Wednesday, November 18, 2009

Here At Last!

Everytime I look at the Ravelry page for my pattern it makes me happy, and when I see that someone has actually queued it I do a little happy dance. So far three people have queued it, which makes me immensely happy. I'm hoping to write more patterns in the future. I have a bunch of ideas I just need the time and the yarn to actually put all this stuff together.

Knitting-wise I sadly have no pictures of my current project, a pair of up-town boot socks for myself using what is probably my favorite budget sock yarn, Plymouth's Happy Feet. But I do have pictures of a lovely package I received the other day.

These are Three Irish Girls Adorn Sock in Georgia Peach and Carrick. I ordered this way back in August and was afraid for the longest time that my order was lost. Several emails later I discovered that everyone else was just ordering from Three Irish Girls at the same time and everything got backlogged. It was a long wait but I'm in love the Georgia Peach colorway, its so pretty! And well I just had to buy it since I was born in Georgia. The yarn itself is squishy and lovely and I desperately want to cuddle it whenever I see it. Also the gals at Three Irish Girls threw in a coupon for free shipping and a sweater stone so I'm pretty pleased despite the wait.

Once I'm done with my current socks and my Christmas knitting, I'm considering making the Knotty or Knice socks with the Georgia Peach. The Carrick has no particular fate yet, but I'm just pleased its finally here.

Saturday, November 14, 2009

The Better Baby Booties

At last here's the pattern for baby booties I made for a charity auction. These are a seaming and grafting free bootie that are very easy and quick to make. They require only fairly basic skills like decreasing, knitting in the round, and picking up stitches so knitters of almost any skill level can make them. Enjoy and happy knitting!


1 skien Blue Sky Cotton, or other worsted weight yarn

(Note: This pattern does not use an entire skien and is a good project for using up odd bits of yarn.)

Set of 5 Size 3 DPNs


4.5 sts = 1 in

Gauge is not critical as this pattern can be easily adjusted to fit a smaller or larger foot.



  • Cast on 9 sts. Knit these 9 sts in stockinette stitch for 29 rows slipping the first st of each row. Piece should measure about 4 inches (Note: If you would like a smaller or larger bootie simply change the length of the sole and adjust the number of stitches you pick up in the next step.)


  • Using a new needle pick up and knit 15 stitches along the long edge of the sole. This is now needle 2

  • Using another needle pick up and knit 9 stitches along short edge. This is now needle 3

  • Using another needle pick up and knit 15 stitches along the other long edge. This is now needle 4. There should be 48 sts total

  • Knit all sts in the round until piece measures 1" from edge where stitches were picked up.


  • Knit the 9 sts of needle 1. Purl back across the same 9 sts.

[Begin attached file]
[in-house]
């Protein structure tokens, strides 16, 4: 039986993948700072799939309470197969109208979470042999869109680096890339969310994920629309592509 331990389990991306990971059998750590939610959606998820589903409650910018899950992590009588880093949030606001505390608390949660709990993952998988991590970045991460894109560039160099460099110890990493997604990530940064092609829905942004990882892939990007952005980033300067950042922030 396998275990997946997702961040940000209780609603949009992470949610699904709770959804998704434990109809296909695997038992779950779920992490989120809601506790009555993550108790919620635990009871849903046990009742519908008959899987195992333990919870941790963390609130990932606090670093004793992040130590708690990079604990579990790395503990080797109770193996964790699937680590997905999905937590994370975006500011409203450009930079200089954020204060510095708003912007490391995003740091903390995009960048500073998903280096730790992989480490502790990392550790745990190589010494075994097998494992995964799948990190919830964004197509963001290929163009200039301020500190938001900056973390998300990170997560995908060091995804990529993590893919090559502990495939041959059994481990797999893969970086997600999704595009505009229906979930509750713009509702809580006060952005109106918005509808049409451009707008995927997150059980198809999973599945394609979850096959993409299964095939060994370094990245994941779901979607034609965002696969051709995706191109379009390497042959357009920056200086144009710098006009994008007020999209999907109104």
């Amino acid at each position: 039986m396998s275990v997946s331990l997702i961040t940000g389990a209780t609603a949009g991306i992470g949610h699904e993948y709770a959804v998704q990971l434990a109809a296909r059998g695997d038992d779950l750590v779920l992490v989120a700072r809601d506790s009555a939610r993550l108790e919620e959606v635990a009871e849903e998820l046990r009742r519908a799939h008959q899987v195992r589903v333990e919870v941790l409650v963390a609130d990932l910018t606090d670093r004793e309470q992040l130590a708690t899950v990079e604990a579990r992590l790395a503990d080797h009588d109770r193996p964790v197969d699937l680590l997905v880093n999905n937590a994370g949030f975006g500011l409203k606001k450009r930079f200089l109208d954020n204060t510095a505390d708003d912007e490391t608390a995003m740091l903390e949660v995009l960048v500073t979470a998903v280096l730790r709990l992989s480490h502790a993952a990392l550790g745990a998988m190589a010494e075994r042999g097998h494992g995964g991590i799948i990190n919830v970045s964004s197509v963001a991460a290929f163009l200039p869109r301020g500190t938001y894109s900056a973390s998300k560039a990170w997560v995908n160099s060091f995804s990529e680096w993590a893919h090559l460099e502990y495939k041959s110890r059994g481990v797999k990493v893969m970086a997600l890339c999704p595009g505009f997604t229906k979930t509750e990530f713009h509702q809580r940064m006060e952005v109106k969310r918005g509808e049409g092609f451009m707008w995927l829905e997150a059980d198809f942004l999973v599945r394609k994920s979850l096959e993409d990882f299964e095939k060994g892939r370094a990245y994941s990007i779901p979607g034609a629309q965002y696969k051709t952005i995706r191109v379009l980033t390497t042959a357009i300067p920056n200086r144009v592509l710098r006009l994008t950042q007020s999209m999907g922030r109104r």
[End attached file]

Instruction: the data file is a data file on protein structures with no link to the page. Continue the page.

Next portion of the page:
• Row 1: k2tog using the first stitches on needle 1 and 4, k7, ssk using last stitch of needle 1 and first stitch of needle 2

  • Row 2: purl

  • Repeat rows 1 and 2 until only 32 sts remain


  • Resume knitting remaining sts in the round in 1X1 rib until ribbing measures 2 inches.

  • Loosely bind off and weave in ends.

Thursday, November 5, 2009


The month of October was taken up with making baby things, and I have to admit baby items are pretty freakin cute. They're so little. First I made a hat and booties for my cousin and his wife who are expecting their first at the end of the month. I still need to put the package in the mail, but this should be one cozy little baby.

Yarn: Mission Falls Superwash Merino- 1 skein was just barely enough for both items. I had to shorten the cuff of the booties in order to finish them. But I think they came out cute, and they're so tiny which makes them even more adorable.
Bootie Pattern: One Strand Booties

Then there are these little cuties...

I made these for a fundraising auction hosted by the law school's public interest group. They do this every year to raise money for summer grants to students doing public interest work. The knitting group decided to put together a baby set to donate for the auction, and I volunteered to make booties.

I had not been entirely pleased with my first pair of booties since they required grafting on the bottom. I set out to find a new pattern that didn't required any seaming or grafting, and could not find exactly what I wanted by searching around on Ravelry. After some contemplation I came up with these. A bootie that is completely free of seaming and grafting and requires only that you weave in two ends to finish. The skills needed for this are all pretty basic too, picking up stitches, decreasing, and knitting in the round. Overall I am quite pleased with my design and feel rather clever. Once I take some better pictures I plan to put together a nice pretty pattern to release it.